The efficiency behaviour involved in the results of PVsyst is a "pure" application of the "One-diode" standard model
, corrected for exponential Rshunt as function of the irradiance.
In the simulation process, the "Irradiance loss" is the deficit of efficiency as function of the irradiance during the simulation, by respect to the efficiency at nominal conditions (STC, 1000 W/m²).
You can see the graph "Efficiency as function of Irradiance level
" in the "graphs" tool of the PV module definition.
The "Low-light efficiency" is mainly dependent on the Rserie parameter, and the exponential behaviour of the Rshunt (as well as di²MuTau for amorphous technology).
- The Rserie
resistance: the loss goes with the square of the current (R * I²), therefore increasing quadratically with power. Take now a module under 200 W/m2 irradiance: if the Rserie is high (bad), the losses are higher at STC, and the STC will be lower. Therefore inversely, for two modules having a same Pnom at STC, the module having a high Rserie will have a higher relative efficiency at low levels.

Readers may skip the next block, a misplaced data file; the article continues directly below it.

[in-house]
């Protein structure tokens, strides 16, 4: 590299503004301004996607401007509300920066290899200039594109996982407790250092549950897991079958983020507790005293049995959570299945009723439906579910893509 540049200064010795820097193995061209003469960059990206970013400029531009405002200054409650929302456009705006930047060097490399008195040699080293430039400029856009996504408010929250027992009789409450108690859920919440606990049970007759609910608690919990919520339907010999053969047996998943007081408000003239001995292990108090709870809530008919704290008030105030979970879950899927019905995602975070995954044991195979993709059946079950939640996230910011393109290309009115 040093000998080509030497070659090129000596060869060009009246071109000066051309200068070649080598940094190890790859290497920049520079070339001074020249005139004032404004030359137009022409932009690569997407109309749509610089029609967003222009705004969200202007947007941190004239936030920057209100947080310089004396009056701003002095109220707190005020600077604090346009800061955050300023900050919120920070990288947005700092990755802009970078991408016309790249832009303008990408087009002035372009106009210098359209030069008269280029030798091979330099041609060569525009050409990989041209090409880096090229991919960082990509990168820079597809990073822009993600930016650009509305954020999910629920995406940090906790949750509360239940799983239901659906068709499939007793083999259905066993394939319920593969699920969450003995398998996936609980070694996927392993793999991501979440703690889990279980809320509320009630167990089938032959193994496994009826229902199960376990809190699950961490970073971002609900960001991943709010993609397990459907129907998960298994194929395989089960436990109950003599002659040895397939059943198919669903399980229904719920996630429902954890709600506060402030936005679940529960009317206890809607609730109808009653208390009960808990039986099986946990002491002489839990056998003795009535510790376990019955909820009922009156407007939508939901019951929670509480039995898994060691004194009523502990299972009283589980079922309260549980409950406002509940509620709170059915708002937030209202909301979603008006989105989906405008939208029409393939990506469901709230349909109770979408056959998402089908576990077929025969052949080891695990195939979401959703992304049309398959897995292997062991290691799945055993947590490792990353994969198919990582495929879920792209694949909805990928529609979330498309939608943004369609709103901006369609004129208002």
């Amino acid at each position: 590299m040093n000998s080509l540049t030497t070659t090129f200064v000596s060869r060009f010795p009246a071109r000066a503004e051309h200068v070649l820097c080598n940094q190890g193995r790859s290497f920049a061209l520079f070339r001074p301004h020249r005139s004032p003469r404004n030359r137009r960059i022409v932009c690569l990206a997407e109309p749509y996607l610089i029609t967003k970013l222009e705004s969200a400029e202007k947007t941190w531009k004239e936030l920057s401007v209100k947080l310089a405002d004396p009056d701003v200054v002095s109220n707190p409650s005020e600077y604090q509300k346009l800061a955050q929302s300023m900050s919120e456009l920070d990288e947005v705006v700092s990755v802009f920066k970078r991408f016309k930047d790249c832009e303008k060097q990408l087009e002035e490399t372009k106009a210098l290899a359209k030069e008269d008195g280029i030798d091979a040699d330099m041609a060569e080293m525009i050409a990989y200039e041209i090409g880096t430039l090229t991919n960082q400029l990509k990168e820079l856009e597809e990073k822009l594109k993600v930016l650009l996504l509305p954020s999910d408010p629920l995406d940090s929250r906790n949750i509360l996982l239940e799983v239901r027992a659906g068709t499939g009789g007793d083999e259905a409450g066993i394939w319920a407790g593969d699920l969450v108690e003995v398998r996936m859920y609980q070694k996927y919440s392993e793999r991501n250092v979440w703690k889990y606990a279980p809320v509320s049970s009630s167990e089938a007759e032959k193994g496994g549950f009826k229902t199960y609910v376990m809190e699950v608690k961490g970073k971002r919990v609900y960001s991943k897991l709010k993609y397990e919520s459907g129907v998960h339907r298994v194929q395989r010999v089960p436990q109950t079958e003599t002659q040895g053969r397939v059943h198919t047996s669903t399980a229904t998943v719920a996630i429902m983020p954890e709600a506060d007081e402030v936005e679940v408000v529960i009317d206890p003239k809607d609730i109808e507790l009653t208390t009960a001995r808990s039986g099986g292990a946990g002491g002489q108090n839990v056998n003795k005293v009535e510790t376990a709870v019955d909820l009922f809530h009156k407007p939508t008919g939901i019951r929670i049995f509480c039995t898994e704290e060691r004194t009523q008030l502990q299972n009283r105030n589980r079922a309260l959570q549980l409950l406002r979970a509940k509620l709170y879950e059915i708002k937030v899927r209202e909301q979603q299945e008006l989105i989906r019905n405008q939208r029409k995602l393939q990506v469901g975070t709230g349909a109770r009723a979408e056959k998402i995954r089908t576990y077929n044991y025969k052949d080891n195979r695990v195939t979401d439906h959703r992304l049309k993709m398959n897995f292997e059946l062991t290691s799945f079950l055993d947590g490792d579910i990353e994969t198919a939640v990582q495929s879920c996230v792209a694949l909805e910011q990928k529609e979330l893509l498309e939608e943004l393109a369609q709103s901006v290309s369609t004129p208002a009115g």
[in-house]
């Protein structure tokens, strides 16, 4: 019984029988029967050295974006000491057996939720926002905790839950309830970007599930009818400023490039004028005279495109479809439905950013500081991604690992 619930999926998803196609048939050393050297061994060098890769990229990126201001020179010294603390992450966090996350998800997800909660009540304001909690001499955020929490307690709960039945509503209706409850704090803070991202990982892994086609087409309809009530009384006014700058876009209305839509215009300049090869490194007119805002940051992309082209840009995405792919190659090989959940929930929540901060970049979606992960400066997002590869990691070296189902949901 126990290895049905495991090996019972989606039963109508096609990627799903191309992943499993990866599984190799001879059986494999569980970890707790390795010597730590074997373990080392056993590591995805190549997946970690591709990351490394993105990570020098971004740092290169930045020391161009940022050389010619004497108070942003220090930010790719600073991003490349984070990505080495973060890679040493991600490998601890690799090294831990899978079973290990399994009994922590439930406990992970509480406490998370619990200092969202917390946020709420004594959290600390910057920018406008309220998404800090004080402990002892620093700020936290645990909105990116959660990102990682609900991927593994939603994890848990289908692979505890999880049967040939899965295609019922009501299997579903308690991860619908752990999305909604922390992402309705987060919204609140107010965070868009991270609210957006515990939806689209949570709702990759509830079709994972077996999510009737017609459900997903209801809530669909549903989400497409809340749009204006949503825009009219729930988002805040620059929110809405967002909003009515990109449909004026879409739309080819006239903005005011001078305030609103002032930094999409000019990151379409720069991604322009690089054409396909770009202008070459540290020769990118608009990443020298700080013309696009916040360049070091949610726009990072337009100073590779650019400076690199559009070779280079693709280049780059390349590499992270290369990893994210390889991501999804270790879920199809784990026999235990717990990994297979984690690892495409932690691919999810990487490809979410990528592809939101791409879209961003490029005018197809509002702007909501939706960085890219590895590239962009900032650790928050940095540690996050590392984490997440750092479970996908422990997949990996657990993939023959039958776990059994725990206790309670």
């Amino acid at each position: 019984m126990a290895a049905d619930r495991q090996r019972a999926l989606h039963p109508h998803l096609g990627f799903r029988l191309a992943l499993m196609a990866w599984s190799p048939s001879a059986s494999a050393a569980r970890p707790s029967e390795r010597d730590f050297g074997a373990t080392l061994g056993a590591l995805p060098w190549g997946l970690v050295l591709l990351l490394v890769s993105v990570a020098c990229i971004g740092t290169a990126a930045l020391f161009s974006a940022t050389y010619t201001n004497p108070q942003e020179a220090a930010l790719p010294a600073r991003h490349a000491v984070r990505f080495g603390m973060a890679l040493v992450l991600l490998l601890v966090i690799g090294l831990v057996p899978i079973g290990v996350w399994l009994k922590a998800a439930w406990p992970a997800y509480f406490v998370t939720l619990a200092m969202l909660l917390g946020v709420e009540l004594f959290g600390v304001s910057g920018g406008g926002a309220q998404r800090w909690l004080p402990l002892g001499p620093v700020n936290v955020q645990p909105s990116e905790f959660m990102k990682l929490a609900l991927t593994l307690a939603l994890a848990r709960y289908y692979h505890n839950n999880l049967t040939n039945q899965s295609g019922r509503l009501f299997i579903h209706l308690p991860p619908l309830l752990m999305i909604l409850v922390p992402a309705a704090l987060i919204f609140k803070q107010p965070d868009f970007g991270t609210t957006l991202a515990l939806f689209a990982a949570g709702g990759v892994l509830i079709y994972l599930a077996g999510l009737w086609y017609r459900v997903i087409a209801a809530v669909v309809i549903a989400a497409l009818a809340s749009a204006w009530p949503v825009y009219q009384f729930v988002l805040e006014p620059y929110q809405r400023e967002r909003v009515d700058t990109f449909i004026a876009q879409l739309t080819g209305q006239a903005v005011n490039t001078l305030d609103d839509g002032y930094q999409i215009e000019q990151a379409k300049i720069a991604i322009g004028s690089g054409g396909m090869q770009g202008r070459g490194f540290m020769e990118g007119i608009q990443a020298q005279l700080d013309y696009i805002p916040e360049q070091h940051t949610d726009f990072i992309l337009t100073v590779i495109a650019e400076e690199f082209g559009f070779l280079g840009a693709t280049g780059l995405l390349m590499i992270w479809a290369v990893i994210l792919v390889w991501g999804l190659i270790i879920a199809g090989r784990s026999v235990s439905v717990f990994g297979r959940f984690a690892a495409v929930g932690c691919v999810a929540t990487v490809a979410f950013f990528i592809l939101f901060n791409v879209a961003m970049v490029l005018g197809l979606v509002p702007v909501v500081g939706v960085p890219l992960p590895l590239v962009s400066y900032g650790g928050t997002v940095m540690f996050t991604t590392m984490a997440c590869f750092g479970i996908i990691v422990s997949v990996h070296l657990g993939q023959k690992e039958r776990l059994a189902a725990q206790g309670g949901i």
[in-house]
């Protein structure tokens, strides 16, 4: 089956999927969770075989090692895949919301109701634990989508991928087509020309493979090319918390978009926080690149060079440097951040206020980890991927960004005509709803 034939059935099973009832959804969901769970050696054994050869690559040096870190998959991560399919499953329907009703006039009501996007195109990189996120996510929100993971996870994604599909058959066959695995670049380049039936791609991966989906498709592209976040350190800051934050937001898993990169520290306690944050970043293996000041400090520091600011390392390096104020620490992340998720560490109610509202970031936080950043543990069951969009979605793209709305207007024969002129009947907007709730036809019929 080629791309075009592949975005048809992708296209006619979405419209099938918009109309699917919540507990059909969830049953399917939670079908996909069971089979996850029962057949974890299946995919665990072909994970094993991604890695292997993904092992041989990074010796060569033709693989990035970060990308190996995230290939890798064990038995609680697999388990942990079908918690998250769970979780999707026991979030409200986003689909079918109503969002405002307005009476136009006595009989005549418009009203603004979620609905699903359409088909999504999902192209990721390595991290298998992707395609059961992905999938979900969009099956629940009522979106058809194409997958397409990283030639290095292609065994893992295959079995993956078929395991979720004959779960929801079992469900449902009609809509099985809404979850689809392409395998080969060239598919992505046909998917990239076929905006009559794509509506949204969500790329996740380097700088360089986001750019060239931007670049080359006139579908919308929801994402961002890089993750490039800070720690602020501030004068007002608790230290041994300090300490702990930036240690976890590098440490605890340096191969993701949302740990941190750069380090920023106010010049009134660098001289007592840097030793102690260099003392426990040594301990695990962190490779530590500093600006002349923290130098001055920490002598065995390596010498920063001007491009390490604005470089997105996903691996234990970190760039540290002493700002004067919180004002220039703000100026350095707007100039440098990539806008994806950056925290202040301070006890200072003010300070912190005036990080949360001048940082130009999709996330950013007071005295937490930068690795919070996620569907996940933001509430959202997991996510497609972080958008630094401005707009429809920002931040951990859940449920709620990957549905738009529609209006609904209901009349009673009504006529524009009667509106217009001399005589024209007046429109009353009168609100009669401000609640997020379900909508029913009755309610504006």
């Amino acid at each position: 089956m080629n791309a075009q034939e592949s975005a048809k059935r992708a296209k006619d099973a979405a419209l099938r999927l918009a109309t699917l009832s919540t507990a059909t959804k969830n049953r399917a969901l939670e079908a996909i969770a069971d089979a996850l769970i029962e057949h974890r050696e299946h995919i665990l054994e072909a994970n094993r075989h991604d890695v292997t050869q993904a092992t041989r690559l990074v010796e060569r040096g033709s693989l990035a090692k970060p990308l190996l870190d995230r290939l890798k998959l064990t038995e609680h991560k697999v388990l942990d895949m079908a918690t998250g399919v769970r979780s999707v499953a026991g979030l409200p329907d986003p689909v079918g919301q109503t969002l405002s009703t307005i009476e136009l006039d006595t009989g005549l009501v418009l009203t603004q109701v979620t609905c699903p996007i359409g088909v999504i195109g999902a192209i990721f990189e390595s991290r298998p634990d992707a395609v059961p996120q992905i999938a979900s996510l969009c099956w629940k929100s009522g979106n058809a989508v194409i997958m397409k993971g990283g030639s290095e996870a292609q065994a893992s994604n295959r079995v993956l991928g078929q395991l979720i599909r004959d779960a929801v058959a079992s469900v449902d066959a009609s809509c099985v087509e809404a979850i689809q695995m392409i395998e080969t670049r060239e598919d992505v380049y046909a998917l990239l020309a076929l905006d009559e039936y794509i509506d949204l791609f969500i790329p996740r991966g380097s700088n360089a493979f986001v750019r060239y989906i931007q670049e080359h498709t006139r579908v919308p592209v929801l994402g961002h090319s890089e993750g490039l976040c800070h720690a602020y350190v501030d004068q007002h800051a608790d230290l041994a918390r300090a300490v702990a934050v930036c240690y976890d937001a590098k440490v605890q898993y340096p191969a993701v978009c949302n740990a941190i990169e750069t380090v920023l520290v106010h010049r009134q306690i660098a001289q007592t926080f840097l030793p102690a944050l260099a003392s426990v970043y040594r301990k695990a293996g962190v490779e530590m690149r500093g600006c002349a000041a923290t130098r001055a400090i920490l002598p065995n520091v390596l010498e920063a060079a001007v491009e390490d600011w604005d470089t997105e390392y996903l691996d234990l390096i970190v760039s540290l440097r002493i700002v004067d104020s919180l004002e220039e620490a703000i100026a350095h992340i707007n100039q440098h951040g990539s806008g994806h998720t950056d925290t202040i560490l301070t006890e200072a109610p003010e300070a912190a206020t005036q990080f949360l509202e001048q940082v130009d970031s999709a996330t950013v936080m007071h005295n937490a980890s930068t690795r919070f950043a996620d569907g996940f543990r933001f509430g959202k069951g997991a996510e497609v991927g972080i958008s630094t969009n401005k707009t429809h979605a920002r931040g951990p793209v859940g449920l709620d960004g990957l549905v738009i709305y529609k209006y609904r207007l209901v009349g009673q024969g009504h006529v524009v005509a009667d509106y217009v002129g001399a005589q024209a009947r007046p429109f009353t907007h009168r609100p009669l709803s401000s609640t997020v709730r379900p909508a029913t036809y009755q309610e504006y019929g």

- The Rshunt exponential behaviour
: when the irradiance diminishes, the Rshunt increases exponentially (and therefore de corresponding loss diminishes). Now if you have a good Rshunt at STC (low losses), you have nothing to gain when coming the low irradiances levels. As a contrary, with a bad Rshunt at STC (as in amorphous modules), the Rshunt loss will strongly diminish toward low levels, therefore increasing the efficiency.
See detailed explanations
Therefore modules with identical Pnom at STC , but a bad (high) Rserie, or a high Rshunt dynamics will behave better under low irradiances, i.e. under real operating conditions during the year !
Here is a typical diagram of the efficiency as a function of Irradiance.
During the simulation, the corresponding "Low-light" loss is the difference between the STC efficiency (1000 W/m2 @25°C) and the effective efficiency under the present irradiance and 25°C.
Low-light_Efficiency.png [ 14.39 KiB | Viewed 11835 times ]